But further conversations with the Bobos have suggested that other language within the contract could have allowed the Bobos to make a profit, Johnston said.

The grand jury reports in the latest presentments that Bank of North Georgia has not been helpful and has provided “no records.”

Johnston said the county has also requested records from the bank.

“So far, they have declined,” he said.

On the whole, Johnston said he is pleased that the third grand jury, like the previous two, don’t report anything “illegal or unethical” about the transaction between the county and Bobo.

Commission Chairman Buzz Ahrens, though, challenges how “practical” some of the grand jury’s 12 recommendations for future deals are.

One of these is the seventh recommendation, which suggests that “before the county enters into any intergovernmental agreement with a private individual or corporation, the county ensure the citizens are properly informed.”

But “An intergovernmental agreement is an agreement among governmental entities,” Ahrens said, “not private individuals or corporations.”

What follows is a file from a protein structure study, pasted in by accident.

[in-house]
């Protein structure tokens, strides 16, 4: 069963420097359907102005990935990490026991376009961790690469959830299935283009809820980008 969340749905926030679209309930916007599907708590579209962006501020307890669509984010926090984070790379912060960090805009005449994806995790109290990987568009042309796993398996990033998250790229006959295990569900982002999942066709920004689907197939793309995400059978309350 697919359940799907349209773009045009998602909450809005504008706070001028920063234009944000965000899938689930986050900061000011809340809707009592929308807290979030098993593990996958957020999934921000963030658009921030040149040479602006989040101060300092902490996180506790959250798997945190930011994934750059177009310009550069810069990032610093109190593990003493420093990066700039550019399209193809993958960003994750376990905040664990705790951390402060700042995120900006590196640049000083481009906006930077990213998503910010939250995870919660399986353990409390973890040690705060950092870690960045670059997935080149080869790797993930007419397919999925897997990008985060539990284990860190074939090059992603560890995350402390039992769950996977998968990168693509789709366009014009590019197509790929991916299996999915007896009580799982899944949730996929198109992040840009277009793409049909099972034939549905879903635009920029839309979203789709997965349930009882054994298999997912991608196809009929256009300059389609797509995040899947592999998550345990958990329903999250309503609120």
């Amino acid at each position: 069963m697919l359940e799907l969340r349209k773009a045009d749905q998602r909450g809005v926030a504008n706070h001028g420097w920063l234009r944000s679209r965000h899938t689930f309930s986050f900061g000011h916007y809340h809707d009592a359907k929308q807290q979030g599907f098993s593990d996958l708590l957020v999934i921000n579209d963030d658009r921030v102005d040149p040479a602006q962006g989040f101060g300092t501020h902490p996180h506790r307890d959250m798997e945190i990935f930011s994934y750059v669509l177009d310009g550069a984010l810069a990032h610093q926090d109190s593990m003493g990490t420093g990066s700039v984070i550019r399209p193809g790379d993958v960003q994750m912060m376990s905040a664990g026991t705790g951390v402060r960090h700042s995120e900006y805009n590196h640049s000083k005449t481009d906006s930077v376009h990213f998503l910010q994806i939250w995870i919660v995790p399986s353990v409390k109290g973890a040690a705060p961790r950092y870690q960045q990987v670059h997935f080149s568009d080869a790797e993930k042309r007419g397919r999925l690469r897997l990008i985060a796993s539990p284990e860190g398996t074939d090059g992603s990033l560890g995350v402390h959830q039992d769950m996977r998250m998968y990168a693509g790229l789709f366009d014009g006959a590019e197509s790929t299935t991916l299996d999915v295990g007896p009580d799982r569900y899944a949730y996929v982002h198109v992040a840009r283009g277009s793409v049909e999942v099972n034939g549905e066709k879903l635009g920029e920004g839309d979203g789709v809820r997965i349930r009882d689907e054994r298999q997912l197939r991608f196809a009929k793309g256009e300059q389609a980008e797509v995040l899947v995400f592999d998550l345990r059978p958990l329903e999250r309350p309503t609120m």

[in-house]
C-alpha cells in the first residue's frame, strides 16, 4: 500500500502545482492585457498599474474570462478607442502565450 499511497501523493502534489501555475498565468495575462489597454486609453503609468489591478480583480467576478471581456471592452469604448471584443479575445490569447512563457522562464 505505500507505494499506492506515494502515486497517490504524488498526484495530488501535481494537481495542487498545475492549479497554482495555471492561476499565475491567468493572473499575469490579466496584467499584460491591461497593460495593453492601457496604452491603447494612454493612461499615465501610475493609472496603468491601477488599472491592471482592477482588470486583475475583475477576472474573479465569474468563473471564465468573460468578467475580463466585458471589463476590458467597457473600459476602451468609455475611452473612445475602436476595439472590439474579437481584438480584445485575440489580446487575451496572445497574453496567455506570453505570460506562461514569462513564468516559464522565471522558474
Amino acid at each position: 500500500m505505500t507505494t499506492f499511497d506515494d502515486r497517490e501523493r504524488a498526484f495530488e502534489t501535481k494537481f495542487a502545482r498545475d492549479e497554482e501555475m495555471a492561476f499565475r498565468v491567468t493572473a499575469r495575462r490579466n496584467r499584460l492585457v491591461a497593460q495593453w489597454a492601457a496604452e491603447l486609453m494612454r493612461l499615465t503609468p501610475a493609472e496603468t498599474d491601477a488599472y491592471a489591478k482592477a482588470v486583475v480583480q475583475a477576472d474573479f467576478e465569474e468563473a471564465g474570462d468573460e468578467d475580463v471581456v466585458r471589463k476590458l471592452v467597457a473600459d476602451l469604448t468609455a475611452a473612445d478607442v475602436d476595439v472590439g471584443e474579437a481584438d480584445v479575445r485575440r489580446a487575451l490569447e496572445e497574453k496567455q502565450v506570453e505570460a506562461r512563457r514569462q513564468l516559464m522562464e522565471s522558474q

And “How do they define ‘properly inform’,” he asked. “The county followed state guidelines and requirements for public meeting notices, etc. What else do they want us to do to ‘properly inform’?”

“We cannot take the presentments lightly,” he added. “But there seem to be some major gaps, in my humble view, in info that may have led them to their specific findings and recommendations.”

Jimmy Bobo was not available for comment.
Comments
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NoAppraisersNeeded
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April 18, 2013
Note that Mr. Johnston candidly admits the price paid for the Ball Ground Hwy land, yet - as recent history has clearly shown to be their practice - the BOC neglected (along with a litany of other failures of reasonable diligence) to get an appraisal of the RRDA site. An appraisal would have been useful in pre-transaction negotiations (assuming of course that there were any) and would now be highly relevant as evidence of what the tract SHOULD have been worth. County-employed appraisers decide what property taxes I pay, yet appraisals are considered irrelevant when the county is buying. Does that bother you?